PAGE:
(On Mr Cameron's Amsterdam speech): If you really think that the EU is over-regulated, uncompetitive, in hock to vested interests, overspending on welfare, and bloated in its state expenditure .. and therefore will inevitably decline against China and other nascent Asian powers, then why would you believe it can self-reform? And if it can't, shouldn't we leave so we can get our own house in order?
Just a question.
(On Matthew Parris in Cuba): He writes of meeting a middle-aged Cuban in Havana who understands the dysfunction and imminent demise of Cuba's 'communist' project, but nonetheless regrets the loss of that egalitarian vision.
I notice that convinced Catholics (and no doubt Buddhists and other religions) share, by virtue of their faith, a life-project which they believe to be ethically progressive and which gives their lives meaning. (Only in that sense is secular Marxism 'like a religion').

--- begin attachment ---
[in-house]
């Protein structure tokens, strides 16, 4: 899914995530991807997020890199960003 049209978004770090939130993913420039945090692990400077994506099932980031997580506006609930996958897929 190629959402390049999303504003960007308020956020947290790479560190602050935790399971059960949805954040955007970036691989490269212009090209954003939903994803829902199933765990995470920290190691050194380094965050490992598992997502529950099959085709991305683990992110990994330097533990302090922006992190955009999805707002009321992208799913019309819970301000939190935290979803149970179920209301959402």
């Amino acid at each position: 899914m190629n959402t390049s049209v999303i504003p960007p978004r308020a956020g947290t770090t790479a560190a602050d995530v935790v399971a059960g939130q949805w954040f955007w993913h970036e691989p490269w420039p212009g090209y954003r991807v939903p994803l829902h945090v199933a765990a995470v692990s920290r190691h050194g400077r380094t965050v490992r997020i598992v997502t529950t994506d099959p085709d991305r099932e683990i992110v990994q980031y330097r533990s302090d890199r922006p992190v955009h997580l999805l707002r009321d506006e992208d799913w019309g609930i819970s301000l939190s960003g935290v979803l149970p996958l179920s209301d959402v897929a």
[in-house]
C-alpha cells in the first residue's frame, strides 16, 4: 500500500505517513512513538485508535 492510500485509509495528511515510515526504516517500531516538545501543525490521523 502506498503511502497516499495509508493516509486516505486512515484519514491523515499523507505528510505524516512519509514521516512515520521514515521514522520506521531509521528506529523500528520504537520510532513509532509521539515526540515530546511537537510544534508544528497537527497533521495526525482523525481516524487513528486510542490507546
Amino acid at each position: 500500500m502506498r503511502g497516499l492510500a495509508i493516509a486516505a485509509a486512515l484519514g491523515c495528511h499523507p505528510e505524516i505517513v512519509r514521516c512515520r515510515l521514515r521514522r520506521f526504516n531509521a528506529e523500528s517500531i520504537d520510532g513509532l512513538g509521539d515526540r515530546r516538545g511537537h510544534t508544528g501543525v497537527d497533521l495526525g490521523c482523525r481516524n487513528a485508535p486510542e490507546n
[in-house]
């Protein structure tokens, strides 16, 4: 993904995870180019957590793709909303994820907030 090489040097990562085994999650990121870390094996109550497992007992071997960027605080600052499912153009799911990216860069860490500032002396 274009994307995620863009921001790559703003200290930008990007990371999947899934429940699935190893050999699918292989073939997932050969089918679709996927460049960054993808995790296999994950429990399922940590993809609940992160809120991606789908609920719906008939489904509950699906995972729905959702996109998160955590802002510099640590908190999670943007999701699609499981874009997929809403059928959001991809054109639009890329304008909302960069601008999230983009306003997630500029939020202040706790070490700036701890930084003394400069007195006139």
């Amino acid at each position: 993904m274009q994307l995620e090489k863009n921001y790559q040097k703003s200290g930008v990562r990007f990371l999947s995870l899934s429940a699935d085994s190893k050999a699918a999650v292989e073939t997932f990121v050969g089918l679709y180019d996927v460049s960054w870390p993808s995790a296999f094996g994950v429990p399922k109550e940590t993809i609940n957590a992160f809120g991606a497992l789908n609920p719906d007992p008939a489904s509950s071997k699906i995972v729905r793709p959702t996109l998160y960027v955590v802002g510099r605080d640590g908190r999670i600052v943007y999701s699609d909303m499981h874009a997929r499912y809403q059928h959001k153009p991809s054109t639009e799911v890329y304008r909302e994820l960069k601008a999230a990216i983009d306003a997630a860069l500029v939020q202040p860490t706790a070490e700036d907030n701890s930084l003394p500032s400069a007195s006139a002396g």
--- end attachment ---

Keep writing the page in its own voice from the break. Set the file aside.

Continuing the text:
Parris bemoans that Conservativism, the politics of getting capitalism to work properly, is devoid of any vision which speaks to the heart. As we used to observe on the revolutionary left, 'No-one ever died for IBM.'
The anomie and alienation of capitalism is a known bug, or feature. At best, this most dynamic mode of production merely provides a playing field or a theatre for those human causes, ideals and projects which do come from the heart - anything from stamp-collecting to science to environmentalism to religion to jihad.
For good or ill.